Monday, May 12, 2008

Kitten Confessions, Part One

As promised in my last post, here is some more personal information about the Bookkitten, designed to keep the blog interesting. (And designed to keep my one fan--if my one fan is still out there--reading this tome). This is the first part of a series I shall call "Kitten Confessions". I am not going to reveal any juicy info here, because there isn't any juicy info to reveal. I'm a freakin' goody two-shoes, to be perfectly honest with you.

Sooo...something about me no one knows anything about. I'll start with describing my favorite daytime show...the one show that you're SUPPOSED to watch whenever you're home sick from work or school. You probably already know what I'm talking about when I say this, but if you don't, I'm talking about that great American classic, The Price is Right.

I was a MAJOR TPIR junkie as a kid. There was something oddly fascinating to me about Bob Barker. I used to get him confused with James Garner during his Rockford Files days. Both men were handsome, something I'm embarrassed to say, since I was seven years old at the time I discovered both shows. (My mother was in lurve with James Garner and never missed a single rerun. She particularly liked watching The Rockford Files whenever she ironed. My mother irons obsessively. But that's another post for another blog).

Anyhoo, back to TPIR. I don't remember what the best part about it was--the wheel, the showcases, the models crashing the cars into the set--but I found it very comforting. It was a staple of my summer routine growing up--sleep till 10 AM, have a bowl of cereal (never the sugary stuff--my mother didn't believe in Trix or Lucky Charms), and watch TPIR. My mother would come home from her part time job around 12:30, then take me and my sister to the local pond, where we met up with some of our friends. I particularly enjoyed talking to this kid named Steven, since he was a fellow TPIR junkie. We'd compare notes on crazy contestants and whether or not someonebid correctly on a showcase.

Once I got into high school and started working, TPIR disappeared from my routine. I rarely watched it in college; I was not one of those people who scheduled classes around TPIR airings. If anything, whenever I was free at 11 AM, I was more likely at the time to watch The View (yeah, I know...)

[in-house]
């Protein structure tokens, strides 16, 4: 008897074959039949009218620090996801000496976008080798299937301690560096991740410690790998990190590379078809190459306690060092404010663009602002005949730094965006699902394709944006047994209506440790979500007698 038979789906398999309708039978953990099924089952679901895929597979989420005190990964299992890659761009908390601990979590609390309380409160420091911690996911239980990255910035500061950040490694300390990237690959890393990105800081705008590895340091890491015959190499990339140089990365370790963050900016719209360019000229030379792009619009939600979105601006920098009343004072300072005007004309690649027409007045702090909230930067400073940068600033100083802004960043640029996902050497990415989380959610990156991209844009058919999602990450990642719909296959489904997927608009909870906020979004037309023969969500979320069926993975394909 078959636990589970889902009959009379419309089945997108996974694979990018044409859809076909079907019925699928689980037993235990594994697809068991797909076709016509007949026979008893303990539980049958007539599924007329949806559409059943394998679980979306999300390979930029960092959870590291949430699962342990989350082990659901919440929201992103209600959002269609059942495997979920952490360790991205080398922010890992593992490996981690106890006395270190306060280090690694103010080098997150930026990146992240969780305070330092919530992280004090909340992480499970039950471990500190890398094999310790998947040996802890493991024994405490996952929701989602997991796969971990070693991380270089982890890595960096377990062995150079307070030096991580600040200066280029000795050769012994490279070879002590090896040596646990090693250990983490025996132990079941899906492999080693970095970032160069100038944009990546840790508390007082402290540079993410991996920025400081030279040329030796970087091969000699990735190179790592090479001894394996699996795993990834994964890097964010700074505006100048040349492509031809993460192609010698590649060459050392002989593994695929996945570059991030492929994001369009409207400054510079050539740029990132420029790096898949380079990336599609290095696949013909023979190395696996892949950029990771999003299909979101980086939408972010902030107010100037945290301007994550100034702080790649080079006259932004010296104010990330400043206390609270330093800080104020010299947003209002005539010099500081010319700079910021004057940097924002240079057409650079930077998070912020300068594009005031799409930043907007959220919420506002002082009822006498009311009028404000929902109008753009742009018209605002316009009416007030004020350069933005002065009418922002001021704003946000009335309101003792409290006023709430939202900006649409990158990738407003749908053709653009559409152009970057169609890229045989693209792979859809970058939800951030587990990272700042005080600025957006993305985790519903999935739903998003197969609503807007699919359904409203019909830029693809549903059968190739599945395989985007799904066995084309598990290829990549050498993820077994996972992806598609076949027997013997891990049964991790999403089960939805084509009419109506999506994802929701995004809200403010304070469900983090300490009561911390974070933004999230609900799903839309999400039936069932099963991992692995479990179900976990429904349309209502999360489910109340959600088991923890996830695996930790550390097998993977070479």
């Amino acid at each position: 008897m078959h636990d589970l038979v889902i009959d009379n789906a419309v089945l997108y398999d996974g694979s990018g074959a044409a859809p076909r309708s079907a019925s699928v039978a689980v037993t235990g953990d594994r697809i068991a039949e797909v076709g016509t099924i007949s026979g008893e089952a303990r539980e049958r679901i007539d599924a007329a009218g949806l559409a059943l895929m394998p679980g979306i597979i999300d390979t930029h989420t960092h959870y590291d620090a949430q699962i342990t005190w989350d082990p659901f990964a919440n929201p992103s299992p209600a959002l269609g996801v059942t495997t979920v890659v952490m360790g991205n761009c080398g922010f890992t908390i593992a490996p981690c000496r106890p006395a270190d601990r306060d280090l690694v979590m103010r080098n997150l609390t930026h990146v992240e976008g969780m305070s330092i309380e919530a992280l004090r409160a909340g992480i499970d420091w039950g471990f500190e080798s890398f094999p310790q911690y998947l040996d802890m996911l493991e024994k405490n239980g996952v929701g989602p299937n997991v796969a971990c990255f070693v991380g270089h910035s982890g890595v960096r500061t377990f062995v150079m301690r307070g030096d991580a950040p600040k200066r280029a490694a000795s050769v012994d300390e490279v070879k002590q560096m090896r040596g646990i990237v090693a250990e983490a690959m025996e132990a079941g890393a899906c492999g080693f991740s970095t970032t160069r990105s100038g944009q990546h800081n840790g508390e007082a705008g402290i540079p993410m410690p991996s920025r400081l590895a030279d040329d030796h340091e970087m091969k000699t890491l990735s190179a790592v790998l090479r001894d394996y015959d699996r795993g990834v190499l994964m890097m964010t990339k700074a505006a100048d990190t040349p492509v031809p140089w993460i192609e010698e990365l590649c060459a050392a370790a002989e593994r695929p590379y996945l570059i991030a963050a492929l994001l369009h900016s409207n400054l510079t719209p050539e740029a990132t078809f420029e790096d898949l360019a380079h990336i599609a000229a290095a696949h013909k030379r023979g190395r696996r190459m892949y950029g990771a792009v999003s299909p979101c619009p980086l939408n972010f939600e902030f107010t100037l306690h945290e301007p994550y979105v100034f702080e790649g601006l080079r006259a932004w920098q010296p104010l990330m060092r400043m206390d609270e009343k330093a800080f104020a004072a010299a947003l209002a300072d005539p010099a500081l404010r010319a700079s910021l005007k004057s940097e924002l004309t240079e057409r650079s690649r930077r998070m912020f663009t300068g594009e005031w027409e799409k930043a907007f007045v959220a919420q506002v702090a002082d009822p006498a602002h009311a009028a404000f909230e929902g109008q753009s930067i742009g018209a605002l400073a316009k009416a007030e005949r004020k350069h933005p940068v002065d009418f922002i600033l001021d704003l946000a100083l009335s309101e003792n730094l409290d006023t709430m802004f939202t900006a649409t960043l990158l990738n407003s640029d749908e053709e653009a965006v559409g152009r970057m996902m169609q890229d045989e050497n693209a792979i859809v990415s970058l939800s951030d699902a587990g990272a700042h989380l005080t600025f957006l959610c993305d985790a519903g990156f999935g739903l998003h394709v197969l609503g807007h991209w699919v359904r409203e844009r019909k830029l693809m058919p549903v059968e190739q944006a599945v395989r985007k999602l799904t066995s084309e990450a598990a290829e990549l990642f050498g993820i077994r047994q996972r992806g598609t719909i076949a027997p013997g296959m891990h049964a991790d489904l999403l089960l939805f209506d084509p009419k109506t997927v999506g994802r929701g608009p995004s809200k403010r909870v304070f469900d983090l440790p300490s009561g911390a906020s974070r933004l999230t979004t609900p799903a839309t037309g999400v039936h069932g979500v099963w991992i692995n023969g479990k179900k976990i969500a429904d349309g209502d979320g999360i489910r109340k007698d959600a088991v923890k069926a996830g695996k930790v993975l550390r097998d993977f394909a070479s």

I didn't get back into TPIR until last year, when Bob Barker announced his retirement. It really did feel as if I was losing an icon from my childhood--almost as sad as losing Captain Kangaroo or Mr. Rogers--but not quite as sad as losing those two great men. Still, I felt as if I should watch as many Barker episodes as I could, so his memory would be permanently placed in my brain.

I still watch TPIR whenever I can, and, no offense to the purists out there--but I think I like Drew Carey a whole lot better than I liked Bob Barker. Barker seemed to carry that aura of "Hey, I'm Bob Barker, and I'm awesome" throughout every episode. Let's face it, the man had a huge ego, and you don't need to read all of the backstage stories to prove it; just watch his interactions with the models, crew, and even the contestants during his final episodes. He just really seemed stiff and awkward.

Drew Carey, on the other hand, acts like he's in awe to be on that stage every day, like, "Whoa! I can't believe I'm the host of The Price is Right!" He's funny, charming, interacts with the crew, and isn't afraid to joke about the prices. The whole show seems to have a more relaxed vibe now that Barker's gone. Not that I'm discounting his work; the man made TPIR into the American icon it is today. I just think that the people who work on TPIR should show that they're having fun, and Drew Carey certainly enjoys himself. It's a good escape from reality, even for only 60 minutes a day.

And in this day and age, we need all the escapism opportunities we can get.

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